Easily Migrate Postgres/MySQL Records to InfluxDB

Computers have been collecting and storing data in relational/schema systems for many years. However, digital storage growth outpaces that of computing processing power by leaps and bounds. Additionally, the amount of unstructured that is collected greatly exceeds that of structured data, further limiting the utility of tradional database systems. For these reasons, today’s data storage technqiues call for some new technical constructs required to break the boundaries of traditional transaction-processing databases.

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Time Series Databases

In an effort to garner meaning from rapidly growing data sources, an increasing amount of organizations find themselves having to move their data from a traditional relational database like PostgreSQL or MySQL to a non-relational database like MongoDB, or in some cases, a Time Series Database (TSDB). The scenario under consideration for this article is based on the need to analyze and visualize trends over large periods of time over large amounts of time series data. There are a few reasons as to why typical relational databases are inefficient for storing time series data. First, at every measurement interval, tables are populated with fresh data that increases table cardinality. The consequence is that table cardinality as well the space taken on disk increases with the number of measurements. As soon as table indexes become large enough to prevent themselves to be cached, data retrieval becomes significantly slow thus jeopardizing the performance of applications sitting on top ofthe database. Therefore, a TSDB is much more attractive solution for the anaysis and storage of time series data for two main reasons:

Efficiency

A TSDB co-locates chucks of data within the same time range on the same physical section of the database cluster and hence enables quick access for faster, more efficient analysis. As a result, range queries, even over many records complete extremely quickly. In many cases, regular databases produce an index out of memory error because of the sheer volume of time series dataand subsequently affect the performance of read and write operations.

Usability

TSDBs typically include functions and operations that are common to time series data analysis. First, they utilize data retention policies, continuous queries, flexible time aggregations,and range queries. Additionally, they offer mathematical querying functionality that allows users to understand their data in ways common to the analysis of time series data. As a result, the overall user experience in dealing with time series data is significantly improved in comparison to database systems in which this functionality needs to be manually configured and developed.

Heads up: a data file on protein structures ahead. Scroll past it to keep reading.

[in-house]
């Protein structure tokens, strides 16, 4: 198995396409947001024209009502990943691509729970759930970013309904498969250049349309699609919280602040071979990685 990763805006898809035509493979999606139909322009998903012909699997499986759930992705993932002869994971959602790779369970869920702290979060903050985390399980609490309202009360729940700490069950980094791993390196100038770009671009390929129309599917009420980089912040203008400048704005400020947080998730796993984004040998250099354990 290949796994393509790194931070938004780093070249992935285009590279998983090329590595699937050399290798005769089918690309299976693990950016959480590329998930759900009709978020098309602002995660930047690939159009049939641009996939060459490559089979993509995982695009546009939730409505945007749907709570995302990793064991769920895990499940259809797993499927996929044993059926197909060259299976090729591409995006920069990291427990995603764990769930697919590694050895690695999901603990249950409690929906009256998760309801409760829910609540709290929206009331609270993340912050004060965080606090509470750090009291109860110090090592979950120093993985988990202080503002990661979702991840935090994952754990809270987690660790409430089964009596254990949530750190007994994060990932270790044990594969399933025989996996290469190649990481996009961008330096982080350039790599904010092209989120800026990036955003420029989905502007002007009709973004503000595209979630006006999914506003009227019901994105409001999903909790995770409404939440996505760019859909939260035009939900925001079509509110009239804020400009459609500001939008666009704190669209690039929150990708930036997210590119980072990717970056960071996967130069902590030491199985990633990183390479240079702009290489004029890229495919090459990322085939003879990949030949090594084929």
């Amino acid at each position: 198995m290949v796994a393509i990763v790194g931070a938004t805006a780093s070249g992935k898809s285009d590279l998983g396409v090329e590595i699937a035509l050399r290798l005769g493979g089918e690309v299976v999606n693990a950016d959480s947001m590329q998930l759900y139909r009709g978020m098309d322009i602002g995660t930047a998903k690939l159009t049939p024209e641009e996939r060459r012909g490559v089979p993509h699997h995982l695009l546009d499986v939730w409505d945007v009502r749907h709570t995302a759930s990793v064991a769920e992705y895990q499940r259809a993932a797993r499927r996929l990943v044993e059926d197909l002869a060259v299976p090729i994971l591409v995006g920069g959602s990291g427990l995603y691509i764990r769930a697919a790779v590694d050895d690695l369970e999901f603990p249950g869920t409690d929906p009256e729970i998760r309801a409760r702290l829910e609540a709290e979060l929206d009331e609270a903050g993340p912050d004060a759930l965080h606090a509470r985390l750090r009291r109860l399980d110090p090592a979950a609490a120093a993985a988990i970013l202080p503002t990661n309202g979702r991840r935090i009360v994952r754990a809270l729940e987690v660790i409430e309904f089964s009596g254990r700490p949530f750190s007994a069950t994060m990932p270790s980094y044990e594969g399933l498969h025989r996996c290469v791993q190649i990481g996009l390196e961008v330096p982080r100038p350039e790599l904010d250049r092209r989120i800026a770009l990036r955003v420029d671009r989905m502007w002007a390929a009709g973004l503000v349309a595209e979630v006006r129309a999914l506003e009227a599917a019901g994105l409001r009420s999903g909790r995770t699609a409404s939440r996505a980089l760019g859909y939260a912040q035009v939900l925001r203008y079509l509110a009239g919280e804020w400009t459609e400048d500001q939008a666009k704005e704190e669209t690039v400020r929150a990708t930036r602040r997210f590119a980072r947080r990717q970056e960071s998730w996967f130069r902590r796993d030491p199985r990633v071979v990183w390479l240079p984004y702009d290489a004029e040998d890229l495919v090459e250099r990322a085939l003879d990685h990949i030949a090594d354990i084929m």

Python Script to Migrate SQL Data to InfluxDB

The following script transfers records from a PostgreSQL or MySQL database to InfluxDB - just fill out the relevant database connection information and schema design object as required. You need to also make sure you have the appropriate python libraries installed: pip install psycopg2 mysqlclient indfluxdb. Note, InfluxDB incorporates some key concepts that might seem unfamiliar for those coming from a typical relation database background. These should be reviewed and understood before using the script below.

### MySQL DB info ###
#import MySQLdb
#conn = MySQLdb.connect(host="localhost",  # your host, usually localhost
#                     user="john",         # your username
#                     passwd="megajonhy",  # your password
#                     db="jonhydb")        # name of the data base


### PostgreSQL DB info ###
import psycopg2
import psycopg2.extras
postgresql_table_name = ""
conn = psycopg2.connect("dbname=<DB_NAME> user=<USER_NAME>" +
                        "password=<USER_PASSWORD> host=<POSTGRESQL_HOST>")

### InfluxDB info ####
from influxdb import InfluxDBClient
influx_db_name = ""
influxClient = InfluxDBClient("<INFLUX_HOST>", "<INFLUX_PORT>")
influxClient.delete_database(influx_db_name)
influxClient.create_database(influx_db_name)

# dictates how columns will be mapped to key/fields in InfluxDB
schema = {
    "time_column": "", # the column that will be used as the time stamp in influx
    "columns_to_fields" : ["",...], # columns that will map to fields 
    "columns_to_tags" : ["",...], # columns that will map to tags
    "table_name_to_measurement" : "", # table name that will be mapped to measurement
    }

'''
Generates an collection of influxdb points from the given SQL records
'''
def generate_influx_points(records):
    influx_points = []
    for record in records:
        tags = {}, fields = {}
        for tag_label in schema['columns_to_tags']:
            tags[tag_label] = record[tag_label]
        for field_label in schema['columns_to_fields']:
            fields[field_label] = record[field_label]
        influx_points.append({
            "measurement": schema['table_name_to_measurement'],
            "tags": tags,
            "time": record[schema['time_column']],
            "fields": fields
        })
    return influx_points



# query relational DB for all records
curr = conn.cursor('cursor', cursor_factory=psycopg2.extras.RealDictCursor)
# curr = conn.cursor(dictionary=True)
curr.execute("SELECT * FROM " + schema['table_name_to_measurement'] + "ORDER BY " + schema['column_to_time'] + " DESC;")
row_count = 0
# process 1000 records at a time
while True:
    print("Processing row #" + (row_count + 1))
    selected_rows = curr.fetchmany(1000)
    influxClient.write_points(generate_influx_points(selected_rows))
    row_count += 1000
    if len(selected_rows) < 1000:
        break
conn.close()

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